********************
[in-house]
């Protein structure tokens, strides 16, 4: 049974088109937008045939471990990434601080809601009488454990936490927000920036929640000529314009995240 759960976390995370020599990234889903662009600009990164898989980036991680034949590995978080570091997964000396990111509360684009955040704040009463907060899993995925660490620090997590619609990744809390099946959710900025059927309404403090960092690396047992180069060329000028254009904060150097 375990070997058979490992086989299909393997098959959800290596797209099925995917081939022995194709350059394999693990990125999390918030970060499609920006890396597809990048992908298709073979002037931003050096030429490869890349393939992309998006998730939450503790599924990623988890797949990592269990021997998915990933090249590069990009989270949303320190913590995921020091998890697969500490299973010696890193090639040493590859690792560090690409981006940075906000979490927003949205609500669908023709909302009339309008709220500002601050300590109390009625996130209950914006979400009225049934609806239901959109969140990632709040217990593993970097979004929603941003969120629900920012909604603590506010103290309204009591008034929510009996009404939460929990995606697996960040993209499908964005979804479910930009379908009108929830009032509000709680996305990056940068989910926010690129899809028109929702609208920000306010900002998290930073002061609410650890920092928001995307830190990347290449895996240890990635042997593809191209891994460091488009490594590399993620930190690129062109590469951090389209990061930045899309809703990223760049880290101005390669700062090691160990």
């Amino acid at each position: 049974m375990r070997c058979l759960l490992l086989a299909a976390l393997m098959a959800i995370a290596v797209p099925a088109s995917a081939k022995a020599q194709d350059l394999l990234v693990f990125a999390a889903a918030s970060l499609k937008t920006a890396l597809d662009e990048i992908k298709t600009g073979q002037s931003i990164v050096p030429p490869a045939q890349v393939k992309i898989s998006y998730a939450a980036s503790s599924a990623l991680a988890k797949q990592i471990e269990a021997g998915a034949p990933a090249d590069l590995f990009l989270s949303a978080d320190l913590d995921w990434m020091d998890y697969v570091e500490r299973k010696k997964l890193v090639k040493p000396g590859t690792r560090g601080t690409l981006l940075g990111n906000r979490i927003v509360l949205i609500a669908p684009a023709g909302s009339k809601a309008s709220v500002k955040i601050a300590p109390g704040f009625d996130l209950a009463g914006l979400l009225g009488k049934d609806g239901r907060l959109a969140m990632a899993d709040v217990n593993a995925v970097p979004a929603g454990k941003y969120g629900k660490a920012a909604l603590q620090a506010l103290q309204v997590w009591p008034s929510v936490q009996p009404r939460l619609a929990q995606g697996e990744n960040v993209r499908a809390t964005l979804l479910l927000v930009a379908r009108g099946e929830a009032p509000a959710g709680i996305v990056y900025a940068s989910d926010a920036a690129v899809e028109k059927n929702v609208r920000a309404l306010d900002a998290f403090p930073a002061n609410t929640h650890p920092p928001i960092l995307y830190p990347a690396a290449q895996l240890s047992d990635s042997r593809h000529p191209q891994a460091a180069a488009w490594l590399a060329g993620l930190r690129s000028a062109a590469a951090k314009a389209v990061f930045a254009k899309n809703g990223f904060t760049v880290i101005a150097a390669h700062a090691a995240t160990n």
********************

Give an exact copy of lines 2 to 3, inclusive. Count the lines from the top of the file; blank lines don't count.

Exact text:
């Protein structure tokens, strides 16, 4: 049974088109937008045939471990990434601080809601009488454990936490927000920036929640000529314009995240 759960976390995370020599990234889903662009600009990164898989980036991680034949590995978080570091997964000396990111509360684009955040704040009463907060899993995925660490620090997590619609990744809390099946959710900025059927309404403090960092690396047992180069060329000028254009904060150097 375990070997058979490992086989299909393997098959959800290596797209099925995917081939022995194709350059394999693990990125999390918030970060499609920006890396597809990048992908298709073979002037931003050096030429490869890349393939992309998006998730939450503790599924990623988890797949990592269990021997998915990933090249590069990009989270949303320190913590995921020091998890697969500490299973010696890193090639040493590859690792560090690409981006940075906000979490927003949205609500669908023709909302009339309008709220500002601050300590109390009625996130209950914006979400009225049934609806239901959109969140990632709040217990593993970097979004929603941003969120629900920012909604603590506010103290309204009591008034929510009996009404939460929990995606697996960040993209499908964005979804479910930009379908009108929830009032509000709680996305990056940068989910926010690129899809028109929702609208920000306010900002998290930073002061609410650890920092928001995307830190990347290449895996240890990635042997593809191209891994460091488009490594590399993620930190690129062109590469951090389209990061930045899309809703990223760049880290101005390669700062090691160990």
């Amino acid at each position: 049974m375990r070997c058979l759960l490992l086989a299909a976390l393997m098959a959800i995370a290596v797209p099925a088109s995917a081939k022995a020599q194709d350059l394999l990234v693990f990125a999390a889903a918030s970060l499609k937008t920006a890396l597809d662009e990048i992908k298709t600009g073979q002037s931003i990164v050096p030429p490869a045939q890349v393939k992309i898989s998006y998730a939450a980036s503790s599924a990623l991680a988890k797949q990592i471990e269990a021997g998915a034949p990933a090249d590069l590995f990009l989270s949303a978080d320190l913590d995921w990434m020091d998890y697969v570091e500490r299973k010696k997964l890193v090639k040493p000396g590859t690792r560090g601080t690409l981006l940075g990111n906000r979490i927003v509360l949205i609500a669908p684009a023709g909302s009339k809601a309008s709220v500002k955040i601050a300590p109390g704040f009625d996130l209950a009463g914006l979400l009225g009488k049934d609806g239901r907060l959109a969140m990632a899993d709040v217990n593993a995925v970097p979004a929603g454990k941003y969120g629900k660490a920012a909604l603590q620090a506010l103290q309204v997590w009591p008034s929510v936490q009996p009404r939460l619609a929990q995606g697996e990744n960040v993209r499908a809390t964005l979804l479910l927000v930009a379908r009108g099946e929830a009032p509000a959710g709680i996305v990056y900025a940068s989910d926010a920036a690129v899809e028109k059927n929702v609208r920000a309404l306010d900002a998290f403090p930073a002061n609410t929640h650890p920092p928001i960092l995307y830190p990347a690396a290449q895996l240890s047992d990635s042997r593809h000529p191209q891994a460091a180069a488009w490594l590399a060329g993620l930190r690129s000028a062109a590469a951090k314009a389209v990061f930045a254009k899309n809703g990223f904060t760049v880290i101005a150097a390669h700062a090691a995240t160990n």